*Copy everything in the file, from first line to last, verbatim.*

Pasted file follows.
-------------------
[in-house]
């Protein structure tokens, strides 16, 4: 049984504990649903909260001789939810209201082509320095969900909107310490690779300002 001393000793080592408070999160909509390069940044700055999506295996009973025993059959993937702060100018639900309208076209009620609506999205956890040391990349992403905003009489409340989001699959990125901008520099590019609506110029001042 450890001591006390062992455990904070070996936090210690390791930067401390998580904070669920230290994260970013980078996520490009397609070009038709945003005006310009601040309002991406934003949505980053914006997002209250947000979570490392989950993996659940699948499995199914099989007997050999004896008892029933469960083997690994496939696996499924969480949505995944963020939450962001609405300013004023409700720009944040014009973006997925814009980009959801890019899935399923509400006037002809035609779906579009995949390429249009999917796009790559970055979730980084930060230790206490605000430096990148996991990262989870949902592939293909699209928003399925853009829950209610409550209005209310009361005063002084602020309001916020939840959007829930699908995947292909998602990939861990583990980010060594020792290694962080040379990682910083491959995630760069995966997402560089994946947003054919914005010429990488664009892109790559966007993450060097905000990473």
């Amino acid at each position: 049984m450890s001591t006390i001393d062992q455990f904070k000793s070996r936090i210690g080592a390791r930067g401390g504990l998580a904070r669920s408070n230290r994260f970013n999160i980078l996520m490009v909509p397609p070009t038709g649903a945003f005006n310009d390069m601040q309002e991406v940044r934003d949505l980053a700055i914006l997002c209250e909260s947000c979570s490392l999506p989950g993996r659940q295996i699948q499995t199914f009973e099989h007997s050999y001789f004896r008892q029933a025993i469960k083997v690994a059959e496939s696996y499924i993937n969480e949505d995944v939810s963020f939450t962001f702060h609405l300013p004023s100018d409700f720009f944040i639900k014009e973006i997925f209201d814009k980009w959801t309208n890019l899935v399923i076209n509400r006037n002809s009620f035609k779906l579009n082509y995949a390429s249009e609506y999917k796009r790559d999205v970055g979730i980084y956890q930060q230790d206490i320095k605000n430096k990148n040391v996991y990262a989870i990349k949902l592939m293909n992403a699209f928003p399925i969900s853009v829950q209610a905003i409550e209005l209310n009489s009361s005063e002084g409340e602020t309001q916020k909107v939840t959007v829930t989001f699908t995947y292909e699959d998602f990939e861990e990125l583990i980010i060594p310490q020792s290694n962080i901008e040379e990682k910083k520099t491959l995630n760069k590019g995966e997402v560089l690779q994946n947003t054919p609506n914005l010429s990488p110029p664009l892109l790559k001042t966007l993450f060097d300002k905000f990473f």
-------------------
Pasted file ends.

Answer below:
[in-house]
């Protein structure tokens, strides 16, 4: 049984504990649903909260001789939810209201082509320095969900909107310490690779300002 001393000793080592408070999160909509390069940044700055999506295996009973025993059959993937702060100018639900309208076209009620609506999205956890040391990349992403905003009489409340989001699959990125901008520099590019609506110029001042 450890001591006390062992455990904070070996936090210690390791930067401390998580904070669920230290994260970013980078996520490009397609070009038709945003005006310009601040309002991406934003949505980053914006997002209250947000979570490392989950993996659940699948499995199914099989007997050999004896008892029933469960083997690994496939696996499924969480949505995944963020939450962001609405300013004023409700720009944040014009973006997925814009980009959801890019899935399923509400006037002809035609779906579009995949390429249009999917796009790559970055979730980084930060230790206490605000430096990148996991990262989870949902592939293909699209928003399925853009829950209610409550209005209310009361005063002084602020309001916020939840959007829930699908995947292909998602990939861990583990980010060594020792290694962080040379990682910083491959995630760069995966997402560089994946947003054919914005010429990488664009892109790559966007993450060097905000990473």
């Amino acid at each position: 049984m450890s001591t006390i001393d062992q455990f904070k000793s070996r936090i210690g080592a390791r930067g401390g504990l998580a904070r669920s408070n230290r994260f970013n999160i980078l996520m490009v909509p397609p070009t038709g649903a945003f005006n310009d390069m601040q309002e991406v940044r934003d949505l980053a700055i914006l997002c209250e909260s947000c979570s490392l999506p989950g993996r659940q295996i699948q499995t199914f009973e099989h007997s050999y001789f004896r008892q029933a025993i469960k083997v690994a059959e496939s696996y499924i993937n969480e949505d995944v939810s963020f939450t962001f702060h609405l300013p004023s100018d409700f720009f944040i639900k014009e973006i997925f209201d814009k980009w959801t309208n890019l899935v399923i076209n509400r006037n002809s009620f035609k779906l579009n082509y995949a390429s249009e609506y999917k796009r790559d999205v970055g979730i980084y956890q930060q230790d206490i320095k605000n430096k990148n040391v996991y990262a989870i990349k949902l592939m293909n992403a699209f928003p399925i969900s853009v829950q209610a905003i409550e209005l209310n009489s009361s005063e002084g409340e602020t309001q916020k909107v939840t959007v829930t989001f699908t995947y292909e699959d998602f990939e861990e990125l583990i980010i060594p310490q020792s290694n962080i901008e040379e990682k910083k520099t491959l995630n760069k590019g995966e997402v560089l690779q994946n947003t054919p609506n914005l010429s990488p110029p664009l892109l790559k001042t966007l993450f060097d300002k905000f990473f």